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posted: 4/5/2014 12:01 AM

U.S. Supreme Court: Condo assessments must be paid

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An opinion was issued last month by the Illinois Supreme Court that is receiving national attention.

In Spanish Court Two Condominium Association v. Carlson, argued before the justices by my partner, Diane Silverberg, the Supreme Court ruled that a unit owner's claim that her association failed to repair and maintain the common elements is not a viable -- or "germane" -- defense to payment of assessments. In so holding, the court observed that the provisions of the Illinois Condominium Property Act "demonstrate that a unit owner's liability for unpaid assessments is not contingent on the association's performance."

The state Supreme Court's ruling recognizes the necessity of a "quick method" for collection of past-due assessments, as the State's Forcible Entry and Detainer Act created, is critical to an association's ability to function. The opinion will ensure that Illinois courts can continue to expedite association collection proceedings. After all, assessments are the lifeblood of an association, and prompt and appropriately aggressive action needs to be taken by an association to collect assessments from delinquent owners.

With that backdrop, let's continue with the assessment collections theme.

Q. An increasing number of units in our association are delinquent in the payment of their assessments. What can our association do if an owner does not pay their assessments?

A. There are a variety of remedies available to the association. Initially, the association can levy a reasonable late charge in the month the assessment is not paid. Though, that's not always effective in actually collecting the assessments.

If the delinquency continues for 60 days, the association should pursue a forcible entry and detainer (eviction) action against the owner. Illinois allows associations to evict an owner who does not pay assessments, similar to how a landlord can evict a tenant for nonpayment of rent. The legal proceeding permits the association to take possession (not ownership) of a delinquent owner's unit.

The process is initiated by sending a statutorily required notice and demand to the owner. If the owner does not pay, an eviction suit is filed. When the association obtains a judgment, the unit is then leased to a third party, and the rent received is applied to the payment of outstanding assessments and other charges and the association's attorney's fees. When the owner's account is brought current, the owner can request the court to return possession of the unit to the owner.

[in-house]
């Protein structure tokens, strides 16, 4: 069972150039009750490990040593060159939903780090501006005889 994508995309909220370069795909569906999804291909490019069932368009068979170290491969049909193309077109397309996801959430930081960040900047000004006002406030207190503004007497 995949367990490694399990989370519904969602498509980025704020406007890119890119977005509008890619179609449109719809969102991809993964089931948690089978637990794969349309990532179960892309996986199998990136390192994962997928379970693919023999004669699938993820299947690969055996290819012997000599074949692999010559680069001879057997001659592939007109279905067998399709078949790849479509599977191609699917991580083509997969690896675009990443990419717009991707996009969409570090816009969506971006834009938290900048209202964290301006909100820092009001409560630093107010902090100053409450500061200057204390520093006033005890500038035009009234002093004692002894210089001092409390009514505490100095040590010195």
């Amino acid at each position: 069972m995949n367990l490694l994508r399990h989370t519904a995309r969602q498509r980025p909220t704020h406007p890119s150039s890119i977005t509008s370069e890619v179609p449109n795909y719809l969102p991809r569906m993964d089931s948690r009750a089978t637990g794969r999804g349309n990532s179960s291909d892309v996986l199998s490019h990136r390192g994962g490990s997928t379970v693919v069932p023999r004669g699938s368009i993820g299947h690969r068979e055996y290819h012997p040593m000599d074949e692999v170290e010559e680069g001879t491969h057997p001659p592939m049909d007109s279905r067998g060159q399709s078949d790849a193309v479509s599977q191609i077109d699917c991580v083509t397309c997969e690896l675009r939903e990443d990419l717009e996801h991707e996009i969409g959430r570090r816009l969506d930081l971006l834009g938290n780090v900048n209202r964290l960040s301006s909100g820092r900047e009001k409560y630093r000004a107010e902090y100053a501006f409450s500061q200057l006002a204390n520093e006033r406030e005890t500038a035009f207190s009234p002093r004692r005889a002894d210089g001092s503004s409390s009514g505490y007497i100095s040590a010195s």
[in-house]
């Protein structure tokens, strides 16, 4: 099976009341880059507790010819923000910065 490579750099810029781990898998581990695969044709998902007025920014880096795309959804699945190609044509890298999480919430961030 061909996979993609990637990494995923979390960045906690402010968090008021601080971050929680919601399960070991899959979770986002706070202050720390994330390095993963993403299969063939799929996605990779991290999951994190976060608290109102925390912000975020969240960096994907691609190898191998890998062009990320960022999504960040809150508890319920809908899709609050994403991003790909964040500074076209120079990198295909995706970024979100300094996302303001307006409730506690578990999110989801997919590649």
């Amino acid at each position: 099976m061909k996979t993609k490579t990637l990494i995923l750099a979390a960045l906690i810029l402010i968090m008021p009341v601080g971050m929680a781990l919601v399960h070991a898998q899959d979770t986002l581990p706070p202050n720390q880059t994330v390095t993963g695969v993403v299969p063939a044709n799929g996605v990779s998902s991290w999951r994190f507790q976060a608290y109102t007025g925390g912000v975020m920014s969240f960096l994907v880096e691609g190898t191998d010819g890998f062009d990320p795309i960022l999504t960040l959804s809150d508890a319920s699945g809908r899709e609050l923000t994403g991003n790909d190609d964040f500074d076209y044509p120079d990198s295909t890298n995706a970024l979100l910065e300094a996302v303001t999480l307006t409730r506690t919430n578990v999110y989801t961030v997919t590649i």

Most owners bring their account current before the time of eviction. The eviction action is an effective remedy, but implementation should not be delayed. Collection should be implemented whenever an owner is delinquent for 60 days in order to reduce or avoid the potential impact of a mortgage foreclosure.

Q. An owner in our association is delinquent in the payment of his assessments. Can the association recover its attorney's fees from the owner, for costs incurred in collecting the assessments?

A. An association is generally entitled to recover its reasonable attorney's fees incurred in the collection of assessments from a delinquent owner. Attorney's fees claimed by an association are subject to review by the courts. That is, the court has the discretion, based on various factors, to determine what the award to the association will be.

Q. A demand for payment of assessments for a specific period of time was issued to an owner in our condominium association. The owner tendered his assessments for a period of time after the time period described in the demand letter. However, the owner has not paid the assessments described in the demand letter. Can the association accept the later payment, or will it invalidate our original demand?

A. An action to collect assessments is neither barred nor waived by the action of the association in accepting assessment payments for any time period other than that covered by the demand. The association can accept the payment.

• David M. Bendoff is an attorney with Kovitz Shifrin Nesbit in Buffalo Grove. Send questions for the column to him at The firm provides legal service to condominium, townhouse, homeowner associations and housing cooperatives. This column is not a substitute for consultation with legal counsel.

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